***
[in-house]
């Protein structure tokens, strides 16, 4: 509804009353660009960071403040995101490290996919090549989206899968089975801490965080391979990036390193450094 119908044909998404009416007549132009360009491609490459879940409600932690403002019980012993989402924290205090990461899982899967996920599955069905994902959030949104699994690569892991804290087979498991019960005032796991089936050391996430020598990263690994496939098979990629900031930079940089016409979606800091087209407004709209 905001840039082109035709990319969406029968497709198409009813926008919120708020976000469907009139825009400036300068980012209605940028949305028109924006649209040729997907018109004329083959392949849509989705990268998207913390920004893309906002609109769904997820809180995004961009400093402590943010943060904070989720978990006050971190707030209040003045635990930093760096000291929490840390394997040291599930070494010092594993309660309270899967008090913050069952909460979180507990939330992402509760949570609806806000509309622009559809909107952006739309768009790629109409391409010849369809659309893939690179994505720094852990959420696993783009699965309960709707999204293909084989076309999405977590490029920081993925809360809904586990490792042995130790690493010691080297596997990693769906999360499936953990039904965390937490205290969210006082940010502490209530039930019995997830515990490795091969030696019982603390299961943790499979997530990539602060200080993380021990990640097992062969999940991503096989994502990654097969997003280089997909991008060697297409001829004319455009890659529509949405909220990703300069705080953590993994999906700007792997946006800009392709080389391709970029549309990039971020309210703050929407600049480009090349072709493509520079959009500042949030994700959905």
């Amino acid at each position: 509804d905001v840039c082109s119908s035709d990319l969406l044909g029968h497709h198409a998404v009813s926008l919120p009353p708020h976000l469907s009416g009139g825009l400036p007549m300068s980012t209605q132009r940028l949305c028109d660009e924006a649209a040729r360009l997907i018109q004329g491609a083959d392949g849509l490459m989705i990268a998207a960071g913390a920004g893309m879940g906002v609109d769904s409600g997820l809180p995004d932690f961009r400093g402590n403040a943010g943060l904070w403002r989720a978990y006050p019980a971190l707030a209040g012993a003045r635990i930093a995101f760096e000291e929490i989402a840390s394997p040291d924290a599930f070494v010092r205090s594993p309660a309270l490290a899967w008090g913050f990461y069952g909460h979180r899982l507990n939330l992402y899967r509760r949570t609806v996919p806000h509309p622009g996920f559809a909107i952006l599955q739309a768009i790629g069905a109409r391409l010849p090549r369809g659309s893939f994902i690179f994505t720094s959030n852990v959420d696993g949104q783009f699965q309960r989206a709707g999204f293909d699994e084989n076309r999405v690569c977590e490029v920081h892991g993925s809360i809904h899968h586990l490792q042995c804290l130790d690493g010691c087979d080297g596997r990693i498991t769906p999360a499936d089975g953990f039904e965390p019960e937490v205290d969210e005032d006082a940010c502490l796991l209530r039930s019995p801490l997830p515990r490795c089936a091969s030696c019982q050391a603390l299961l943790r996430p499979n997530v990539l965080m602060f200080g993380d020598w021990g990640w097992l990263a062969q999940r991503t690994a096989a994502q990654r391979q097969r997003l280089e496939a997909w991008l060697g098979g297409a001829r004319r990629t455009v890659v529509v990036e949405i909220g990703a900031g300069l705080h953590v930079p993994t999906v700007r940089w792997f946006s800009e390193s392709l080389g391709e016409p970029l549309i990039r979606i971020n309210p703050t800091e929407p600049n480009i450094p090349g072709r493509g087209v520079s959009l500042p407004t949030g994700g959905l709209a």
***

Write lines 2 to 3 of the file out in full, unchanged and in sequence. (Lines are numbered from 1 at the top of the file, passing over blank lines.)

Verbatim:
């Protein structure tokens, strides 16, 4: 509804009353660009960071403040995101490290996919090549989206899968089975801490965080391979990036390193450094 119908044909998404009416007549132009360009491609490459879940409600932690403002019980012993989402924290205090990461899982899967996920599955069905994902959030949104699994690569892991804290087979498991019960005032796991089936050391996430020598990263690994496939098979990629900031930079940089016409979606800091087209407004709209 905001840039082109035709990319969406029968497709198409009813926008919120708020976000469907009139825009400036300068980012209605940028949305028109924006649209040729997907018109004329083959392949849509989705990268998207913390920004893309906002609109769904997820809180995004961009400093402590943010943060904070989720978990006050971190707030209040003045635990930093760096000291929490840390394997040291599930070494010092594993309660309270899967008090913050069952909460979180507990939330992402509760949570609806806000509309622009559809909107952006739309768009790629109409391409010849369809659309893939690179994505720094852990959420696993783009699965309960709707999204293909084989076309999405977590490029920081993925809360809904586990490792042995130790690493010691080297596997990693769906999360499936953990039904965390937490205290969210006082940010502490209530039930019995997830515990490795091969030696019982603390299961943790499979997530990539602060200080993380021990990640097992062969999940991503096989994502990654097969997003280089997909991008060697297409001829004319455009890659529509949405909220990703300069705080953590993994999906700007792997946006800009392709080389391709970029549309990039971020309210703050929407600049480009090349072709493509520079959009500042949030994700959905």
């Amino acid at each position: 509804d905001v840039c082109s119908s035709d990319l969406l044909g029968h497709h198409a998404v009813s926008l919120p009353p708020h976000l469907s009416g009139g825009l400036p007549m300068s980012t209605q132009r940028l949305c028109d660009e924006a649209a040729r360009l997907i018109q004329g491609a083959d392949g849509l490459m989705i990268a998207a960071g913390a920004g893309m879940g906002v609109d769904s409600g997820l809180p995004d932690f961009r400093g402590n403040a943010g943060l904070w403002r989720a978990y006050p019980a971190l707030a209040g012993a003045r635990i930093a995101f760096e000291e929490i989402a840390s394997p040291d924290a599930f070494v010092r205090s594993p309660a309270l490290a899967w008090g913050f990461y069952g909460h979180r899982l507990n939330l992402y899967r509760r949570t609806v996919p806000h509309p622009g996920f559809a909107i952006l599955q739309a768009i790629g069905a109409r391409l010849p090549r369809g659309s893939f994902i690179f994505t720094s959030n852990v959420d696993g949104q783009f699965q309960r989206a709707g999204f293909d699994e084989n076309r999405v690569c977590e490029v920081h892991g993925s809360i809904h899968h586990l490792q042995c804290l130790d690493g010691c087979d080297g596997r990693i498991t769906p999360a499936d089975g953990f039904e965390p019960e937490v205290d969210e005032d006082a940010c502490l796991l209530r039930s019995p801490l997830p515990r490795c089936a091969s030696c019982q050391a603390l299961l943790r996430p499979n997530v990539l965080m602060f200080g993380d020598w021990g990640w097992l990263a062969q999940r991503t690994a096989a994502q990654r391979q097969r997003l280089e496939a997909w991008l060697g098979g297409a001829r004319r990629t455009v890659v529509v990036e949405i909220g990703a900031g300069l705080h953590v930079p993994t999906v700007r940089w792997f946006s800009e390193s392709l080389g391709e016409p970029l549309i990039r979606i971020n309210p703050t800091e929407p600049n480009i450094p090349g072709r493509g087209v520079s959009l500042p407004t949030g994700g959905l709209a």